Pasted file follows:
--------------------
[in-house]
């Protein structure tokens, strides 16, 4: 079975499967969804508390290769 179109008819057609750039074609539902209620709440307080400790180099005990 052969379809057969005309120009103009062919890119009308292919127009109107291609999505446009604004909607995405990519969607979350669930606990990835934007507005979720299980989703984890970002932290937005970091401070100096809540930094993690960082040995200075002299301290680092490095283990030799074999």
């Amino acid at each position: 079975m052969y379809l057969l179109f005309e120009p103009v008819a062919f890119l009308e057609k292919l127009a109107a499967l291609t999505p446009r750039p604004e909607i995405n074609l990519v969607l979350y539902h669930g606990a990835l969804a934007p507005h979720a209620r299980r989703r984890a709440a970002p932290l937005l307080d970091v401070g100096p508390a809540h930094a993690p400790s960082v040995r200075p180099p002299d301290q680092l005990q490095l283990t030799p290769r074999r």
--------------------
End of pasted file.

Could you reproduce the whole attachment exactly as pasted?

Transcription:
[in-house]
């Protein structure tokens, strides 16, 4: 079975499967969804508390290769 179109008819057609750039074609539902209620709440307080400790180099005990 052969379809057969005309120009103009062919890119009308292919127009109107291609999505446009604004909607995405990519969607979350669930606990990835934007507005979720299980989703984890970002932290937005970091401070100096809540930094993690960082040995200075002299301290680092490095283990030799074999």
């Amino acid at each position: 079975m052969y379809l057969l179109f005309e120009p103009v008819a062919f890119l009308e057609k292919l127009a109107a499967l291609t999505p446009r750039p604004e909607i995405n074609l990519v969607l979350y539902h669930g606990a990835l969804a934007p507005h979720a209620r299980r989703r984890a709440a970002p932290l937005l307080d970091v401070g100096p508390a809540h930094a993690p400790s960082v040995r200075p180099p002299d301290q680092l005990q490095l283990t030799p290769r074999r």